Last week we filed a lawsuit in federal court on behalf of John W. Orem and his wife. The Complaint alleges three civil rights violations: an illegal search, an illegal arrest, and an illegal violation of the right to privacy.
Former Berkeley County sheriff candidate sues state police
Former Berkeley Co. sheriff candidate sues police over drug arrest
Former Berkeley County Sheriff candidate files civil lawsuit against police
In the lawsuit, John Orem and his wife, Sher Orem, claim Trooper Matthew D. Gillmore, on Aug. 2, 2016, conducted an unreasonable search and seizure at their home in violation of the Fourth Amendment.
The civil suit requests the court to award damages against the defendants in an amount to be determined at a trial by jury for past, present and future medical expenses; past, present and future pain and suffering; loss of enjoyment of life; psychological and emotional distress; reasonable attorney fees and costs, as well as other compensatory and punitive damages.
John Orem told The Journal Tuesday that he did not want this to go this way.
“I made a complaint with (West Virginia State Police) and tried to get them to handle the issue within their department,” Orem said in an emailed statement. “Then after a year and never sending anyone out to look into the issue or speak to anyone, they said they see nothing wrong.
“So although all officers are human and make mistakes, I believe that we need to trust our law enforcement to self-police and correct errors. If they can’t do that, they force us to sue. Since the (West Virginia State Police) have immunity to civil suits, this is the only way to have them correct issues and help them to provide a better service to our community.”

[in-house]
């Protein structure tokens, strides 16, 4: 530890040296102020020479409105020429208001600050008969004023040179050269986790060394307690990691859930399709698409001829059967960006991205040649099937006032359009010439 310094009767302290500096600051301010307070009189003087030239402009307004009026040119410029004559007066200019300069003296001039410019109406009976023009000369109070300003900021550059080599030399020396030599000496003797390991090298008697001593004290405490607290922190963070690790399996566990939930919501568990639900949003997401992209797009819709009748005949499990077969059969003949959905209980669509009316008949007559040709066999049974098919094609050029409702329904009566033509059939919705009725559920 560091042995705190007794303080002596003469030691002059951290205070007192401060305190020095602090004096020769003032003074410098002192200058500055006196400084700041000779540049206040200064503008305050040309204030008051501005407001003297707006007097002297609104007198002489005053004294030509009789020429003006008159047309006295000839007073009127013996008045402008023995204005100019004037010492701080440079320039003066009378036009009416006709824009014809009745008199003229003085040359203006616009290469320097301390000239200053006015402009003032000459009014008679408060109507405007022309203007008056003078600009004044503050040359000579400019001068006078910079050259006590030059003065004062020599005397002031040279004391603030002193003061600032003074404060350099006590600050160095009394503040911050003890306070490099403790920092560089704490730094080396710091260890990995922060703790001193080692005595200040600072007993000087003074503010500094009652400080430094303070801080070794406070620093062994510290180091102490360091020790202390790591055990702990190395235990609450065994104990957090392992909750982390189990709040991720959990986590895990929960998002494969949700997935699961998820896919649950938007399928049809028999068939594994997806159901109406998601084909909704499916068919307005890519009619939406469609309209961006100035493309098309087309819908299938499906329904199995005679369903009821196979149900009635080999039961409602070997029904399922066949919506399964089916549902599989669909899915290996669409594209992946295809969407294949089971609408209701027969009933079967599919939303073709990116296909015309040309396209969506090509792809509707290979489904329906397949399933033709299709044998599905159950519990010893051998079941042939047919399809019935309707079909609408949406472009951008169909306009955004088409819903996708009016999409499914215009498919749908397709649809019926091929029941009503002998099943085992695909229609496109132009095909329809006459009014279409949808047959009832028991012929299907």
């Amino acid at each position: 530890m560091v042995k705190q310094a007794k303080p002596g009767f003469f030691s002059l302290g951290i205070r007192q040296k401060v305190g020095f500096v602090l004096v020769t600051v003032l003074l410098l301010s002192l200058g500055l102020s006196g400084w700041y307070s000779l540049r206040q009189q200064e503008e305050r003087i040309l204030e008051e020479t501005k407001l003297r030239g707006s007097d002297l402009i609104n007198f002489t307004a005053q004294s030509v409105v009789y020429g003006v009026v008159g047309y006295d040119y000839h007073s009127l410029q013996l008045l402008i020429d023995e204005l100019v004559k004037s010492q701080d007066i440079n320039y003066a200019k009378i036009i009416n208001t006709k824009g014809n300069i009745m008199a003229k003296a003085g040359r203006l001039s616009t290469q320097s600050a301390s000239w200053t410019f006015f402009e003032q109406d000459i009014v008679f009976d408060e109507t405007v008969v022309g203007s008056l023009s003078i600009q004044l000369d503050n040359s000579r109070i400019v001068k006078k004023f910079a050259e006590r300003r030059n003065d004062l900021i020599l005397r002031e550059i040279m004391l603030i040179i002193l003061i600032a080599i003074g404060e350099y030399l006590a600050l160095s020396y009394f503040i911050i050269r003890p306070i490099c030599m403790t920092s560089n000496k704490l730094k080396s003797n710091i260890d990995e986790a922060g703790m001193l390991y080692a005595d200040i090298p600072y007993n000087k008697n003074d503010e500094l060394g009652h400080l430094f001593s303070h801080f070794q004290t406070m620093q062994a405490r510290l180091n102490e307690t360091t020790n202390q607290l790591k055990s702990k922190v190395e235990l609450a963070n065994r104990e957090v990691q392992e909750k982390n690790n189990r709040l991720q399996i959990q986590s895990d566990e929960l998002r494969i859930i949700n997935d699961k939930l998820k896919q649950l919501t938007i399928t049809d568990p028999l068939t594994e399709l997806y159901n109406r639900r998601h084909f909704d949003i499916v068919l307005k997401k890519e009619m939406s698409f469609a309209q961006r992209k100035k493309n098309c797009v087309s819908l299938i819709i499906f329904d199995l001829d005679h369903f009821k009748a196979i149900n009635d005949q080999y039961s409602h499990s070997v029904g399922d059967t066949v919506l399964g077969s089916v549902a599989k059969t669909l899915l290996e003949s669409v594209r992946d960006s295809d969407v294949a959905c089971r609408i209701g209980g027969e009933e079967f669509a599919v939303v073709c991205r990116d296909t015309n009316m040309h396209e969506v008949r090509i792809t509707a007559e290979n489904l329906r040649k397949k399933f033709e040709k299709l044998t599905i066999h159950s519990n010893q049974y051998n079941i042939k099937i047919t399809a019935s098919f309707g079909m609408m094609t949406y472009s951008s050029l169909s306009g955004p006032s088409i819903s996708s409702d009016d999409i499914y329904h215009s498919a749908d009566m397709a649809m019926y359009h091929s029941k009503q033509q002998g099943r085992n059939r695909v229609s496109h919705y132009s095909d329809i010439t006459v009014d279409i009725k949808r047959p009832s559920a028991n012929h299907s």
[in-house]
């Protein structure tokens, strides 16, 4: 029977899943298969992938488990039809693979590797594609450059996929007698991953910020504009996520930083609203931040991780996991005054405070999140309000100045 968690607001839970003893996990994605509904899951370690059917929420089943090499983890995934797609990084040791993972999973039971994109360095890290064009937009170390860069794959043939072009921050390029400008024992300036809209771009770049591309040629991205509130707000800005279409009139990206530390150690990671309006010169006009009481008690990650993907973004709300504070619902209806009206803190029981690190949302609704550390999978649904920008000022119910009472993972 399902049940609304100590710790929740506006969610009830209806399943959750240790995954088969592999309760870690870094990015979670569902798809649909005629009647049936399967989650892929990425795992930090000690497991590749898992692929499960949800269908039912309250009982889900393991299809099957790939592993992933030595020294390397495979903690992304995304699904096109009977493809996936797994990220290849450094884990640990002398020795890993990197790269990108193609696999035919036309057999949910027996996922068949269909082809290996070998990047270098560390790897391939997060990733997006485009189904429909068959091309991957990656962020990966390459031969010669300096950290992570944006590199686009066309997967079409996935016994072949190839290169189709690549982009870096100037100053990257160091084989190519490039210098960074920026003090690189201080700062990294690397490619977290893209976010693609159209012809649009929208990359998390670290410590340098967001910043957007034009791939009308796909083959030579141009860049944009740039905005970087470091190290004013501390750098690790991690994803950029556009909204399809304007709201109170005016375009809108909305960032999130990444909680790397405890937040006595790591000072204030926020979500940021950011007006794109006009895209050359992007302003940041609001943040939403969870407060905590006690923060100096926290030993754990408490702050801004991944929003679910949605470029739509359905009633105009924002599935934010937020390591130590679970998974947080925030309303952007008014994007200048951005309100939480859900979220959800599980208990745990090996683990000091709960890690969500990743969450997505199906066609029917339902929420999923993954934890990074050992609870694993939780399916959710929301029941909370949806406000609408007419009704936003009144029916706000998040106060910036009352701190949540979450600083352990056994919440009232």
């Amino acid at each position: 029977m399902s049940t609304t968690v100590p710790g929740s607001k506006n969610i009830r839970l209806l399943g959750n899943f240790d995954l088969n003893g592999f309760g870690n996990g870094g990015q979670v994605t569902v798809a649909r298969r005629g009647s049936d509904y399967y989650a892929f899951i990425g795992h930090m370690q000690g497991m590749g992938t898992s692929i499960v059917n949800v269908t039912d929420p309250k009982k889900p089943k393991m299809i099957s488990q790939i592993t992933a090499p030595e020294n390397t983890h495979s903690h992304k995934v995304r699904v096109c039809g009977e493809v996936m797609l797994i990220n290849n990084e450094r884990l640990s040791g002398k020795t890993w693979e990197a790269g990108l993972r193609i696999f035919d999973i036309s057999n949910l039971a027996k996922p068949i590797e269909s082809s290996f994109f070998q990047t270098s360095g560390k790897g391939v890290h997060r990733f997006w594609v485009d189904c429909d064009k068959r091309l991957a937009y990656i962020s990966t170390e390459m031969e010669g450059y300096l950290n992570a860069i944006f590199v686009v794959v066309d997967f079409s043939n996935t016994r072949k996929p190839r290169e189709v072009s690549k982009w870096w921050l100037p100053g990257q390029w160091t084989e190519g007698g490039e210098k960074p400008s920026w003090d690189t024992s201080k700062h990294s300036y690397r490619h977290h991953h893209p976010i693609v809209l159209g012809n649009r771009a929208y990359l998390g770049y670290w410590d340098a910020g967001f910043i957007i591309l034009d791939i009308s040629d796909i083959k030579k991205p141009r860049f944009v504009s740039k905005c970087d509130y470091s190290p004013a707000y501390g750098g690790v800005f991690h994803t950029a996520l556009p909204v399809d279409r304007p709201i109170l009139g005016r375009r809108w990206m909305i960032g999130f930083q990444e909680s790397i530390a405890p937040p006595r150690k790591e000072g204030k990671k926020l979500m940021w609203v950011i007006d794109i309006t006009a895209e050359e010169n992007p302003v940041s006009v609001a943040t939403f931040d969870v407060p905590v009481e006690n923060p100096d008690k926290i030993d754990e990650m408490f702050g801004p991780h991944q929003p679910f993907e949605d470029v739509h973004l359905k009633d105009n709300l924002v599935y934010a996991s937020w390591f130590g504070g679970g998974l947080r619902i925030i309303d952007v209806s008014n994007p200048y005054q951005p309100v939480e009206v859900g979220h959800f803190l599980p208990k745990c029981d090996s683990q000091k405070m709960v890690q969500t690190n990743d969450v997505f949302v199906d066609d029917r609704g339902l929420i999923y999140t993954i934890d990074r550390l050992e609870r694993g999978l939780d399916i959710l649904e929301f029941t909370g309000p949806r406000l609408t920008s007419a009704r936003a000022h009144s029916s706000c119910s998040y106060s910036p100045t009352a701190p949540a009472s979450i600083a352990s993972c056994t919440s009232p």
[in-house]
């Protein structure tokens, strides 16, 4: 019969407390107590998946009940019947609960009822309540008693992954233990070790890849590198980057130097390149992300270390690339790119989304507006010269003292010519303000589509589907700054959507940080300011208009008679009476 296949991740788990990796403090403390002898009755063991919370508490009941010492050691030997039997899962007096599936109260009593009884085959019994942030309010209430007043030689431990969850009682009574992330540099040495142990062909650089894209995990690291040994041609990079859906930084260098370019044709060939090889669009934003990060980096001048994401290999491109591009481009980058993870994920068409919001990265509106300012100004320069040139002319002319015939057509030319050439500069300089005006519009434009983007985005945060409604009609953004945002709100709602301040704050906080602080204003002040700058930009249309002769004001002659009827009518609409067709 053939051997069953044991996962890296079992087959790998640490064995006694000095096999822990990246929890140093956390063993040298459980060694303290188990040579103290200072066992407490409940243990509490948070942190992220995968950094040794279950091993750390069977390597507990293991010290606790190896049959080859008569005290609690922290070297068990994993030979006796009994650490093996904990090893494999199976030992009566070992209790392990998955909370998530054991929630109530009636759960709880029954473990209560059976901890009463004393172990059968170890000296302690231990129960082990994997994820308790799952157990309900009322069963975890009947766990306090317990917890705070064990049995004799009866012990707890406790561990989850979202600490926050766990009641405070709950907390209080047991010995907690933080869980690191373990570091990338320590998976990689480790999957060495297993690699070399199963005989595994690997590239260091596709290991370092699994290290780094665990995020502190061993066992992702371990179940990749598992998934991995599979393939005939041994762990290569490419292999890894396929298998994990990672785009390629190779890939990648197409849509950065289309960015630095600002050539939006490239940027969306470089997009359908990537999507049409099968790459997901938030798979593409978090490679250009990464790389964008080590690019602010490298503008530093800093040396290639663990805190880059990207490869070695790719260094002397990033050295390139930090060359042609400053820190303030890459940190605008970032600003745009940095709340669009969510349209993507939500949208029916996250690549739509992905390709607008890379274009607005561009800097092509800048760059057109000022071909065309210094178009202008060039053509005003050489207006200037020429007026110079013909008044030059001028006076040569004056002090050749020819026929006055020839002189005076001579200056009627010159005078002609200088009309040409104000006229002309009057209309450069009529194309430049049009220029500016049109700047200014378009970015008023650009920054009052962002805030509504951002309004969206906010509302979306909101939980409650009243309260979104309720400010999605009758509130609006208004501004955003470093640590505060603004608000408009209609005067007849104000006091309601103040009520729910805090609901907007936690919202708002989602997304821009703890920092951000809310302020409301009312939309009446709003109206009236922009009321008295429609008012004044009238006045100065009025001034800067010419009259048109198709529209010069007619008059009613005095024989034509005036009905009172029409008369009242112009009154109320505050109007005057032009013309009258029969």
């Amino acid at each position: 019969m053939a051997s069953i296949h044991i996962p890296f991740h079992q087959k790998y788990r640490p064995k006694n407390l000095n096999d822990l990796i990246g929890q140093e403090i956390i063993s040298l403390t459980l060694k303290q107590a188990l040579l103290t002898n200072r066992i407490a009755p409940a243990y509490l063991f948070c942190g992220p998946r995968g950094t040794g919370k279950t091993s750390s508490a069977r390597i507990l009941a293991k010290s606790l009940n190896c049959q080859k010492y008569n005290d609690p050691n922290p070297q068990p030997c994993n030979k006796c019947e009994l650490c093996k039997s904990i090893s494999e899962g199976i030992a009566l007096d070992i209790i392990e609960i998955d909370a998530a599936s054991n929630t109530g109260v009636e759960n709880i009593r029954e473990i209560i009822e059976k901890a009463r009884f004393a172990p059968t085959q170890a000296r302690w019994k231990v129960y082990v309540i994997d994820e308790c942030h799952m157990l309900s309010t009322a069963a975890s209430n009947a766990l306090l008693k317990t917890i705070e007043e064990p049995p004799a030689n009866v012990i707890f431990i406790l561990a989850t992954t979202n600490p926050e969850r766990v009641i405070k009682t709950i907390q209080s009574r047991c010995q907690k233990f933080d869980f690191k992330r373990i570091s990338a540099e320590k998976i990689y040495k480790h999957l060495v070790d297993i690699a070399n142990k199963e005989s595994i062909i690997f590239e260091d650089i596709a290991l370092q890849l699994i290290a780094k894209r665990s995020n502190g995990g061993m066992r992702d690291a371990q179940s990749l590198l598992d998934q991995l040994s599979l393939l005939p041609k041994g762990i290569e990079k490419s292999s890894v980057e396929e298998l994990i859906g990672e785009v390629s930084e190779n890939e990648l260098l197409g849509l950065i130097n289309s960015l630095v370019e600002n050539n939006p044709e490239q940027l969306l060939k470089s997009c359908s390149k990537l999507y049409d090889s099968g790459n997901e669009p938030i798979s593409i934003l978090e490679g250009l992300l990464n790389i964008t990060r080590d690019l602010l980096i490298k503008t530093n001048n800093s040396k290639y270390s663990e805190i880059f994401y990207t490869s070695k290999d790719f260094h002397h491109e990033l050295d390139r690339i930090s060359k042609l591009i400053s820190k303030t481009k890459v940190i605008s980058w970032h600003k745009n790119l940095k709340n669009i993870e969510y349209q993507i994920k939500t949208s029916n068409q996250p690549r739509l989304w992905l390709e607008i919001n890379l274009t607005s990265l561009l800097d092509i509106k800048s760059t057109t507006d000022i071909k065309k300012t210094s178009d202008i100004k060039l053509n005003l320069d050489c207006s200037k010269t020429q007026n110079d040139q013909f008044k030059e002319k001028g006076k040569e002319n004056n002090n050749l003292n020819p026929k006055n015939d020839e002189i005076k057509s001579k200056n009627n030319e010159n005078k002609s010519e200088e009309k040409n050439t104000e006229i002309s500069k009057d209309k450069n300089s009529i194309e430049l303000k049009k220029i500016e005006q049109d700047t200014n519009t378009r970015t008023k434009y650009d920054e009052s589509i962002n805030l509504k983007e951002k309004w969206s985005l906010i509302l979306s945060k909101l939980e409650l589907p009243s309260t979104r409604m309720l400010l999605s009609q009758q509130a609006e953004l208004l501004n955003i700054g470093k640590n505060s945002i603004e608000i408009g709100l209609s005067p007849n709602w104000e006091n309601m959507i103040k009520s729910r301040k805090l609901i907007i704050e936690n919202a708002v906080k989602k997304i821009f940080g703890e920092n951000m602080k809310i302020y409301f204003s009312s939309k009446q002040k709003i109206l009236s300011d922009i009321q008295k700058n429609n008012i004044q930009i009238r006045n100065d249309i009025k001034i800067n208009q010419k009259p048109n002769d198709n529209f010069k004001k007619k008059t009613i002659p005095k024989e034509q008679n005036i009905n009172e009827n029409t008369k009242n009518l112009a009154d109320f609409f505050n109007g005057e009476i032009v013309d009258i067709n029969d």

This is the photo which was uploaded to social media, while Mr. Orem was still sitting handcuffed inside the Martinsburg state police detachment. We allege this was taken and uploaded by employees of the West Virginia State Police in order to destroy Mr. Orem’s reputation and political campaign.
The strategy worked well. The arrest quickly made national headlines.
A few examples:
Sheriff’s candidate in West Virginia charged in heroin case – CBS News
Candidate For Sheriff In West Virginia Charged With Heroin Possession Authorities said they found John Orem unresponsive in his home. – Huffington Post
Mr. Orem was kept sitting on the bench for several hours prior to his arraignment – even though a magistrate was available to arraign him. The Complaint alleges the delay was due to the fact that the State Police contacted the media, in order to be sure they were waiting with cameras to catch Mr. Orem being perp-walked into the courthouse, with the arresting officer proudly displaying his catch. Here is a photo of the next morning’s newspaper:
After both the prosecutor and the defense attorneys agreed that the arresting officer had performed an illegal search, and asked the court to dismiss the charge against Mr. Orem, this arresting officer wrote a letter to the court objecting to the dismissal. The court ignored the letter and dismissed the charge.
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